Doc Severinsen was born to perform. You can tell right away.
“Welcome to our show!” he shouted Friday morning to the big crowd at the Buffalo Philharmonic Orchestra Coffee Concert.
The flashy maestro first emerged sporting an orange-and-blue get-up that earned a roar of approval. After intermission, he strode out in a glittery hot-pink suit. Pink must be his color: As he jumped spryly up on the podium for the overture from Bernstein’s “Candide,” he seemed even more powerful, more driven, more Doc.
When he gives that downbeat, he comes to life, and the hall does, too. And he still has his chops. Time after time, he picked up that trumpet or flugelhorn and poured out high-flying solos to “I’ve Grown Accustomed To Her Face,” “What Is This Thing Called Love?” and “September Song.”
“I feel like the genie in the bottle. Your request is mine to fulfill,” Doc said to us.
The BPO is arrayed around Doc’s sparkling big band. The big band is amazing. It’s bossy and brassy. The BPO rose to the occasion, adding to the pizzazz. Doc brought two singers with him, Steve Lippia and Vanessa Thomas.
Unhurried and suave, Lippia sounds more like Sinatra than anyone else does. He has emotion and easy resonance.
Thomas’ rich, low, vibrato-laden voice took getting used to. She is an opera singer, Severinsen confessed. “The Days of Wine and Roses,” wasn’t right for her, and sounded heavy. She was good in “Singin’ in the Rain” and, even better, Duke Ellington’s slow, rueful “I Got It Bad (And That Ain’t Good).”
There was a surprise encore on Friday with a tenor, Joe Wolverton, singing Puccini’s “Nessun Dorma.” That was a treat. Severinsen’s musical panache is still very much with him. If he trips over any notes, it’s only in the first bars.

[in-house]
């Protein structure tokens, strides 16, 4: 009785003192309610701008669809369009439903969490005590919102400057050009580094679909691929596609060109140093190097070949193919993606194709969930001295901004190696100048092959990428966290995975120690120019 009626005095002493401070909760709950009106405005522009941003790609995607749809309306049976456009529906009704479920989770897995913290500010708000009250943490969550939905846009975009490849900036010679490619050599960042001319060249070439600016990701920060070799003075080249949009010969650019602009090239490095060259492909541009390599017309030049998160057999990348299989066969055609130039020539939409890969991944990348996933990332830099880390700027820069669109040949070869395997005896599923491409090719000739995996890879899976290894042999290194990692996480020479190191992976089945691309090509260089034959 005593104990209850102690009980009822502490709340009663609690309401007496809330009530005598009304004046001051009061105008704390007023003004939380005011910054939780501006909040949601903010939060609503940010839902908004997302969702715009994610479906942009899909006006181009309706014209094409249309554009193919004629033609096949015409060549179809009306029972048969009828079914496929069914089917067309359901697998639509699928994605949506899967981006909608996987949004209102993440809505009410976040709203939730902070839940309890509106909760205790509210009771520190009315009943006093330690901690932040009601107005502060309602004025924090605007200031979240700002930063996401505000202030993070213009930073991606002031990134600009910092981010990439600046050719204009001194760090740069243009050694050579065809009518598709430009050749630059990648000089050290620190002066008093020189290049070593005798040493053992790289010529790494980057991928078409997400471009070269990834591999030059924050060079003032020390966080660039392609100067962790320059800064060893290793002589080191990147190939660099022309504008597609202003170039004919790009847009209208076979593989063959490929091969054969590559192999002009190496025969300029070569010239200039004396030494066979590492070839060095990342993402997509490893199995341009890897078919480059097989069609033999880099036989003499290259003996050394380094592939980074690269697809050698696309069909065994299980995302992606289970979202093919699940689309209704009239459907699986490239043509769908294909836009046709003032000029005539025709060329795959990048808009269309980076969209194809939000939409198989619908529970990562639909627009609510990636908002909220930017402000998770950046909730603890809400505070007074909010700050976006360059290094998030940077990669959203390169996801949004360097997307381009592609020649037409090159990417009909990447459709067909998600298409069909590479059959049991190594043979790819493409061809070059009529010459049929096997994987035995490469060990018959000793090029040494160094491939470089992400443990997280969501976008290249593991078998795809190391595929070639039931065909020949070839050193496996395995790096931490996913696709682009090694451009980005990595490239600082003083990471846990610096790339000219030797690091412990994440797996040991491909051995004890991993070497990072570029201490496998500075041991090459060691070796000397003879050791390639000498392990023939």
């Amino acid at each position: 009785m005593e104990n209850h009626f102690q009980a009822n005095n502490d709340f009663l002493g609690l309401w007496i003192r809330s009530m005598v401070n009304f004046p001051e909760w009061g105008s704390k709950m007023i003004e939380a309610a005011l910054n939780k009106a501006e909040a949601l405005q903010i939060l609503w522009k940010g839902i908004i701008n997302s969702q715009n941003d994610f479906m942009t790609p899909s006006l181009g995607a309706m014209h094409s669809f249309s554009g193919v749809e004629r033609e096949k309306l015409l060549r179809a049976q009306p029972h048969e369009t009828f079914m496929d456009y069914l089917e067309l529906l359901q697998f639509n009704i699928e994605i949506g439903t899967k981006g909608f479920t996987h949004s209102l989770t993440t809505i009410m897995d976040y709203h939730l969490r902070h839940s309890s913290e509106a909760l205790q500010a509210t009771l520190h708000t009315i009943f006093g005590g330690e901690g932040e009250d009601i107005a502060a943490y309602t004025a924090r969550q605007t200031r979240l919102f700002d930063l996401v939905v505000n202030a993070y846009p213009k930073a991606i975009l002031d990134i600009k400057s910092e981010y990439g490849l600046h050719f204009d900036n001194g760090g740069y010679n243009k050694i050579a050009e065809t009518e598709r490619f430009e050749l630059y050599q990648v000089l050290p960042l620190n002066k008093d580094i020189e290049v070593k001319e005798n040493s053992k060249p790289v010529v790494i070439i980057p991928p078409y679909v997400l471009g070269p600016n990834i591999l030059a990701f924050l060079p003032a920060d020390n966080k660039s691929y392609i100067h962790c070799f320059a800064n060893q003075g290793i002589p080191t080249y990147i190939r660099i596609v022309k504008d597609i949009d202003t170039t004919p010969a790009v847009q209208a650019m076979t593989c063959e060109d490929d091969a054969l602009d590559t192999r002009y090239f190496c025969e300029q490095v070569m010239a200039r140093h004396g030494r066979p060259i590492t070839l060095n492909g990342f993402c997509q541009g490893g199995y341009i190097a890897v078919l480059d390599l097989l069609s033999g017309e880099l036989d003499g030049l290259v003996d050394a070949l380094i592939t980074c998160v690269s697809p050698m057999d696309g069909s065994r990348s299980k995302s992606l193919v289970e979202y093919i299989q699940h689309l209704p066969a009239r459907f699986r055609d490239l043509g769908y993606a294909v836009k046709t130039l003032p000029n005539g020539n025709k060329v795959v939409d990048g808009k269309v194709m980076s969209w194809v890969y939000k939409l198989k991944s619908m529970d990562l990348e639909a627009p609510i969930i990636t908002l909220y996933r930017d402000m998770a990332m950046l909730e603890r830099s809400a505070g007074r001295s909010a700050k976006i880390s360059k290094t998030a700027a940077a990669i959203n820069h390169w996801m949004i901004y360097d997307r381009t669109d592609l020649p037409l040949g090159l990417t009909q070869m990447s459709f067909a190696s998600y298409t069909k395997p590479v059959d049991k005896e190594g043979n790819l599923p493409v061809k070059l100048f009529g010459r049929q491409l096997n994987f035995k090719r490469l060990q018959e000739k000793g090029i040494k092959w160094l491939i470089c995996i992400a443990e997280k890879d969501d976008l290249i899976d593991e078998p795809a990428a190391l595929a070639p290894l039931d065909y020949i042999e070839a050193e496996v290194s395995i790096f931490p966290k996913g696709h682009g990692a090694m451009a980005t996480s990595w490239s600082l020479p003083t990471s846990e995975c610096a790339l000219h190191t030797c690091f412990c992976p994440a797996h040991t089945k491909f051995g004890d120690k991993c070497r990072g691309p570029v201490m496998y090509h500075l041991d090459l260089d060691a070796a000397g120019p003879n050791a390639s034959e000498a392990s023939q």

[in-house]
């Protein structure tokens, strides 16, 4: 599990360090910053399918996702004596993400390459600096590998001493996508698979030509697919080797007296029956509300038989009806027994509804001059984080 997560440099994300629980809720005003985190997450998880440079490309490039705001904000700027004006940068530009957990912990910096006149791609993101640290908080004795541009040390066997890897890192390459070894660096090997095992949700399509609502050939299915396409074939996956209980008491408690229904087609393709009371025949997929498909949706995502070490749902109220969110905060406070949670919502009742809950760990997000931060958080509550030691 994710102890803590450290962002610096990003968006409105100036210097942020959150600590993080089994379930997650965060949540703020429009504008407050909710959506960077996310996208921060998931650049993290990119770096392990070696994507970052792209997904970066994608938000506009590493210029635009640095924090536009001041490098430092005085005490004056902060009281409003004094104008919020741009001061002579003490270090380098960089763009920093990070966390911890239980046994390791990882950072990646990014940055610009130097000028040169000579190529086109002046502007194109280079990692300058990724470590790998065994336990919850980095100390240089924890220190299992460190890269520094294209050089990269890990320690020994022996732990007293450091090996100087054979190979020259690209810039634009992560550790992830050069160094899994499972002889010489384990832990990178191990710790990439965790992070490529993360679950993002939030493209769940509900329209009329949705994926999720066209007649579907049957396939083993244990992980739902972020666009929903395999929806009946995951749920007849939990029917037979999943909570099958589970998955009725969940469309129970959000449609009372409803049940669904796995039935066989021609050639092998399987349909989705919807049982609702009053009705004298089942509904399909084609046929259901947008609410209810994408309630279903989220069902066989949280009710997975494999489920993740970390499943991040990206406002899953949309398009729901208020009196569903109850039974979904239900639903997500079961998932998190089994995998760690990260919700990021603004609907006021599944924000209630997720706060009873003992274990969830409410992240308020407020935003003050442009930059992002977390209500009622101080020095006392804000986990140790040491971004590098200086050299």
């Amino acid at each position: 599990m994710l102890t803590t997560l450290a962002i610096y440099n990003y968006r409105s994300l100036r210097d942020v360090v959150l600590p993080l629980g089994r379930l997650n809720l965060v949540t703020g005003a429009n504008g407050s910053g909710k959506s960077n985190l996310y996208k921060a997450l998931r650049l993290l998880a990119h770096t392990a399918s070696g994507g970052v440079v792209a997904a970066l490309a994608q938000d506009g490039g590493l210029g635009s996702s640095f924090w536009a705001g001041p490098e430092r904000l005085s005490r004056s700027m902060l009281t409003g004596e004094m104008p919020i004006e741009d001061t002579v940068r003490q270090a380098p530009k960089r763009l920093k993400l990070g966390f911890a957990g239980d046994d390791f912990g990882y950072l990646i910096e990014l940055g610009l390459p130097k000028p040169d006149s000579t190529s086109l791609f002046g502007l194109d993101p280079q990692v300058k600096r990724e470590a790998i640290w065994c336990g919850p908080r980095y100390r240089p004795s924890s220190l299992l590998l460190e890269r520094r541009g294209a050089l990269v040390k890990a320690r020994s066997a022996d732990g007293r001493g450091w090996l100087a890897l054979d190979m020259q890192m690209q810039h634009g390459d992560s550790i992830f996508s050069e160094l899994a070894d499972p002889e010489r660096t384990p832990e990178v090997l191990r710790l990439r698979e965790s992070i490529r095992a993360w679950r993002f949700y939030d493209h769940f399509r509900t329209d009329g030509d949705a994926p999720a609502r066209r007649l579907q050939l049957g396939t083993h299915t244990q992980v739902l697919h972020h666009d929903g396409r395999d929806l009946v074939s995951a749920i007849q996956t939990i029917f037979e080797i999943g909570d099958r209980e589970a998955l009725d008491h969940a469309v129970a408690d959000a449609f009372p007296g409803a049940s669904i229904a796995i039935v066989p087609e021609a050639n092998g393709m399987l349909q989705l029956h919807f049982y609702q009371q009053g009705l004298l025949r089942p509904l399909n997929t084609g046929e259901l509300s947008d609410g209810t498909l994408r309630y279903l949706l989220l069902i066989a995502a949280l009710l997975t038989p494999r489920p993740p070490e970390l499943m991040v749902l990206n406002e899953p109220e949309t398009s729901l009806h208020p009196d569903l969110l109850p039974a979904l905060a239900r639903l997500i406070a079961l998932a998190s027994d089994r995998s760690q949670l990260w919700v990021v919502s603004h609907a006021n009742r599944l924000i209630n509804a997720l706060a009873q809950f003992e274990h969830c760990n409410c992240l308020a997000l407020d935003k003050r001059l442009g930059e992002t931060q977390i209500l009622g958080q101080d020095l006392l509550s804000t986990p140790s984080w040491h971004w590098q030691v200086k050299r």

Friday, before the band tore into “Well, Git It!,” he told the crowd about his first meeting with Dorsey.
He also gave us a surprise speech on alcoholism. Introducing “The Days of Wine and Roses,” he began telling how long ago he learned he had a disease, and he still has it, and –
The hall grew dead quiet. I expected a joke, something like “I’ve got Boogie-Mania!” The confession came as a jolt.
A video of Johnny Carson playing guitar, singing “Here’s That Rainy Day,” could have been skipped, especially since the sound and images were distorted. Speaking of technicalities, the sound should be adjusted for “Every Day I Have the Blues.” With Thomas belting the words in that high-octane opera voice, Severinsen blasting that trumpet and the band screaming, things were deafening.
It didn’t bother Doc. He said: “I am not going quietly into the night!”